Leaders are often at a loss to find successful team-building exercises, frequently falling back on stereotypical team sports or costly outside facilitators. Many modern board games offer an opportunity for team-based and cooperative play that can provide surprisingly innovative team-building. Unlike tired old family standbys such as “Monopoly,” “Clue,” or “Sorry,” these more recent games are tailor-made to be more challenging, more cerebral, and more likely to encourage repeat play. Furthermore, these games can help your team develop transferable skills—performing complex tasks while stressed, anticipatory planning, and interpersonal communications. A class of Illinois Army National Guard officer candidates recently tested the value of such games by playing the science-fiction game “Space Cadets: Dice Duel” by Stronghold Games as part of a weekend activity and found it valuable.
Space Cadets allows two teams, made up of two to four players per team, to take the role of various bridge crewmembers on a starship. The players are assigned to one or more roles (in which they remain throughout), operating the various systems of their ship. “Engineering” provides power to the other bridge positions. “Helm” maneuvers the ship. “Weapons” prepares and fires torpedoes at the enemy. “Sensors,” “Shields,” and “Tractor Beam” have duties as well. One player acts as captain, managing the great mess that develops against another team of players on a similar enemy ship.
The goal of the game is to maneuver a model of a spaceship on the game board, collecting crystals, avoiding collisions with astronomical bodies, and destroying the enemy. Players roll customized dice for each duty station to perform their functions—if their station has power. For example, the helm station has dice with symbols indicating various combinations of forward movement for one or two spaces, coming about, and turns to port or starboard. While powered, the helmsman may roll the helm dice and set aside those maneuvers that fulfill the captain’s orders. The other stations also have custom dice tailor-made for their particular functions.
All of this takes place without the benefit of discrete turns. The captain keeps things moving by directing the movement of energy from engineering to the various departments. All the while, the enemy team is doing the same thing. Commands are issued and countermanded. The departments scream that they need more power. Everyone is rolling dice like madmen at a craps table, looking for the right combination of symbols that will load a torpedo tube or raise a shield or move the ship to just the right spot to fire on the enemy. Meanwhile, the teams steal glances across the table to see what the enemy is doing. It is stressful, barely controlled chaos.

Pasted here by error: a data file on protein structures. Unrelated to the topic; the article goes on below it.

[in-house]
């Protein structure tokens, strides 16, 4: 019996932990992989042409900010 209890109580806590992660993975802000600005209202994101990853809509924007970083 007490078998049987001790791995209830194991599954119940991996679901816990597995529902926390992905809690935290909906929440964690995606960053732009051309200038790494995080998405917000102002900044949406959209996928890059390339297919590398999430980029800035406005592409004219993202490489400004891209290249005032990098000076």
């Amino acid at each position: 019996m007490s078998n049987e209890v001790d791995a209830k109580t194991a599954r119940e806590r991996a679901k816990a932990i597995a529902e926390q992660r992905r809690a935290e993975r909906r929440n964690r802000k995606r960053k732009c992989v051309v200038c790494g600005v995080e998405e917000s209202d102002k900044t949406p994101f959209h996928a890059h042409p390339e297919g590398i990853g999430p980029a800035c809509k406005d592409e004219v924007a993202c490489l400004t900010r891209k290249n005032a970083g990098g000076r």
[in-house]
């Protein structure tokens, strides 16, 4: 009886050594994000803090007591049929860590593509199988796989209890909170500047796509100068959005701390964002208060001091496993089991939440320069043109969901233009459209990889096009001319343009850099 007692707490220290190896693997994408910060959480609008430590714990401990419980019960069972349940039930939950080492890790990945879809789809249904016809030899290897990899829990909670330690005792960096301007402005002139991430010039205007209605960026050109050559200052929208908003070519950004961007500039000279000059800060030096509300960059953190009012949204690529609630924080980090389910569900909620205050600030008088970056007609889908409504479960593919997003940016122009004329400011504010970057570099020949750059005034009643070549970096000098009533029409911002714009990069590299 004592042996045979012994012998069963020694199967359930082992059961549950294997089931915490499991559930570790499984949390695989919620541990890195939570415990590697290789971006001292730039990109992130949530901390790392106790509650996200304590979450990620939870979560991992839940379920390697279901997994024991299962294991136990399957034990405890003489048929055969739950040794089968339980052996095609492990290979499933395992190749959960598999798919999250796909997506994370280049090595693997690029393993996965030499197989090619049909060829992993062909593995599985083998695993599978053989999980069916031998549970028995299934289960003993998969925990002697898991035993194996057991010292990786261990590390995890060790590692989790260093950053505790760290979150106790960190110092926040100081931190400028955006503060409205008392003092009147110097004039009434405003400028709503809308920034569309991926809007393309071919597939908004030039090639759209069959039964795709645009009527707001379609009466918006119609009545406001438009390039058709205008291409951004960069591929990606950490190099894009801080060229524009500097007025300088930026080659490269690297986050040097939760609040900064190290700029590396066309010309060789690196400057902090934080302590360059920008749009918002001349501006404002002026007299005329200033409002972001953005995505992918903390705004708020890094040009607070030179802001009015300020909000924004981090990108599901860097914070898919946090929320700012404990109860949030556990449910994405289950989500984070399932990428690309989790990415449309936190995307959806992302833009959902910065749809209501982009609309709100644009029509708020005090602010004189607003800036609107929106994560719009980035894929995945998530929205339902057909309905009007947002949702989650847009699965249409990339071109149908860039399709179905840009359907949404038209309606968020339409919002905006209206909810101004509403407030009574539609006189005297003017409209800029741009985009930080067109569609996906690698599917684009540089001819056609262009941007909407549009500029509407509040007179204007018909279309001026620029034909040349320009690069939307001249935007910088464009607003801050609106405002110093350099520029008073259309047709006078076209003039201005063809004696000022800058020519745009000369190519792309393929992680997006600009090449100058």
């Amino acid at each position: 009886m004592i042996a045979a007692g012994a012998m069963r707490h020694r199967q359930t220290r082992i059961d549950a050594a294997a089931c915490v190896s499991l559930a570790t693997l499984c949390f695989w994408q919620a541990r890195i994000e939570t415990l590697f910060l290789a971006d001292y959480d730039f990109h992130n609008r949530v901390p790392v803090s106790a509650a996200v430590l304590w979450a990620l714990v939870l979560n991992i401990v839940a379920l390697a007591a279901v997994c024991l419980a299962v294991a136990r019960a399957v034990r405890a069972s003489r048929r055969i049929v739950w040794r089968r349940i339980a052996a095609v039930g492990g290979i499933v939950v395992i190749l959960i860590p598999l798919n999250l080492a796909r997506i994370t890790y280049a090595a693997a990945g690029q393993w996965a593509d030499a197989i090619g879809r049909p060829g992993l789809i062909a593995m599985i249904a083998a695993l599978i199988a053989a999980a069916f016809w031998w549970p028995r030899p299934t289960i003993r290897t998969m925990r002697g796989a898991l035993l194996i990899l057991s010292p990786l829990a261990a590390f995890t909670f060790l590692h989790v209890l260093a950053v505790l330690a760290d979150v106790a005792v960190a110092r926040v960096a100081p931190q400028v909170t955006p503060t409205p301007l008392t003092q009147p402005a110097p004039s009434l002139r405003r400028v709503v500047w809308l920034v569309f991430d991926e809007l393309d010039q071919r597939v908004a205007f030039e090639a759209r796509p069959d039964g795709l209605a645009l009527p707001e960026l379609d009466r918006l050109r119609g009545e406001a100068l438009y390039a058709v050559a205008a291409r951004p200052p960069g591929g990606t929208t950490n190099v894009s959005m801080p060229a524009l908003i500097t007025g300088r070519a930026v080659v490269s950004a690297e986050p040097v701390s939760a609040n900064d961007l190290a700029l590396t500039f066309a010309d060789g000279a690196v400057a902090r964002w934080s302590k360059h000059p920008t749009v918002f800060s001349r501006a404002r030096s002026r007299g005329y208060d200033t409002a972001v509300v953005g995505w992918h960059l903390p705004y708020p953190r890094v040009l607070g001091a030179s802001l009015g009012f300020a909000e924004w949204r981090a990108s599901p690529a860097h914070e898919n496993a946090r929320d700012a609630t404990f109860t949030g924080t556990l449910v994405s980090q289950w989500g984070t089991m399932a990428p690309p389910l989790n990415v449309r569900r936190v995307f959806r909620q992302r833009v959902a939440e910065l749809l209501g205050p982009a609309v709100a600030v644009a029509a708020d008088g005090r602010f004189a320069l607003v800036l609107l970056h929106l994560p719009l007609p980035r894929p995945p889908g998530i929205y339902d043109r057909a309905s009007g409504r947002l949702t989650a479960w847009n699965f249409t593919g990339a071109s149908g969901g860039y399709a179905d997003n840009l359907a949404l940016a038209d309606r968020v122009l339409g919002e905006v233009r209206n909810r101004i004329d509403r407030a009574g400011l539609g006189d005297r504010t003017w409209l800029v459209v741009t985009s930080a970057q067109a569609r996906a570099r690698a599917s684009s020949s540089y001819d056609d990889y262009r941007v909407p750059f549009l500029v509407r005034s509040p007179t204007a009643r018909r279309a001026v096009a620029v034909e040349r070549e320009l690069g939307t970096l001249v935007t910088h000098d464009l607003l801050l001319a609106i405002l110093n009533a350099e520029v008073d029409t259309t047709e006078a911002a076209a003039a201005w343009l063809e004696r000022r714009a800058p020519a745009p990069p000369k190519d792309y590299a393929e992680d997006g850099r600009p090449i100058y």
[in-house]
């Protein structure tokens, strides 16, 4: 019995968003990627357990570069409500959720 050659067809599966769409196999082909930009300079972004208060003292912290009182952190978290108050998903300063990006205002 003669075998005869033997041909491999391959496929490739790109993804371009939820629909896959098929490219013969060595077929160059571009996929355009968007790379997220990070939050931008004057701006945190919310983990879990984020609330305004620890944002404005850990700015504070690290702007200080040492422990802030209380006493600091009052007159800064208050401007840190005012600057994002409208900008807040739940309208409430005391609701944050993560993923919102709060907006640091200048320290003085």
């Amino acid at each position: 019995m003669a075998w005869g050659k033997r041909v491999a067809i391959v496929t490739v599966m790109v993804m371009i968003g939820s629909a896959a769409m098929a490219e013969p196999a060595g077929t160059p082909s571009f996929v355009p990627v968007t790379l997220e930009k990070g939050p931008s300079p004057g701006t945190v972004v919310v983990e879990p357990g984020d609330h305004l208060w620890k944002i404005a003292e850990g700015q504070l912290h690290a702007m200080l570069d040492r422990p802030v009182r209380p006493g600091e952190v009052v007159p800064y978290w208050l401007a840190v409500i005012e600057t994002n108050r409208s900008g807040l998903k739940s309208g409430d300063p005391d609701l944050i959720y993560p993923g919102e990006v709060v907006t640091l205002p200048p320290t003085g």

Most modern board games have a tutorial video available online, which turned out to be a necessary tool when my class of officer candidates tried out “Space Cadets.” The video allowed each team to learn the basic rules of the game in a logical and regimented fashion. A single game lasts 30 to 45 minutes (according to the instructions), but the first session took longer as the players needed some time to grasp the rules and flow of the game. The stress of not being able to do quite everything players want compresses time as brains pump various neurotransmitter chemicals in an effort to heighten senses and sharpen thinking.
The game is obviously not nearly as taxing as actually running a combat vehicle and its crew, but the advantages of “Space Cadets” (or similar games) as part of a team-building exercise are manifold. The interpersonal communication necessary to succeed in the game is not too far from that needed in vehicle operations. For example, learning how to tell your driver exactly where to place a vehicle is similar to telling the helmsman where to “fly” the ship in the game. Of course, this is complicated by the dice interface, as directions on the maneuver dice are relative to the orientation of the ship model on the board.
In addition, managing the power requirements of the ship in the game is fluid and constant. Except when combat begins or the tractor beam is activated, both teams continuously roll dice, ready systems, and maneuver. Being able to think and make decisions on the fly about immediate needs while looking forward to the next requirement (and the one after that) is definitely a handy skill to develop before it is needed in the real world.
The short duration of each game makes it possible to play multiple times in quick succession. This could allow squad or platoon leaders to juggle crew members to see how they interact in different combinations. (It also would allow the crews themselves to see how they interact in various situations.)
At the end of the session, I recommend a solid after-action review (AAR) to gauge how well or how poorly the team performed and how they perceived the training. Additionally, the AAR could serve to identify best practices in the game and discuss any that have a direct correlation to operating in the real world.
The ability to manage coolly and calmly the various systems of modern combat is a valuable skill. Outside of expensive training time (and its associated maintenance costs), there are few opportunities to train on what is essentially high-stress multitasking. While a board game is no substitute for getting in a combat vehicle and putting it and its crew through their paces, the mental and emotional stress of a game such as “Space Cadets: Dice Duel” can be an interesting addition to a junior leader’s training toolkit.
Sergeant First Class Arnold is an Illinois Army National Guard Officer Candidate School instructor. He has deployed to Bosnia and Afghanistan, where he was a mentor to an Afghan National Army Battalion. He hosts The Veteran Wargamer podcast, available online.
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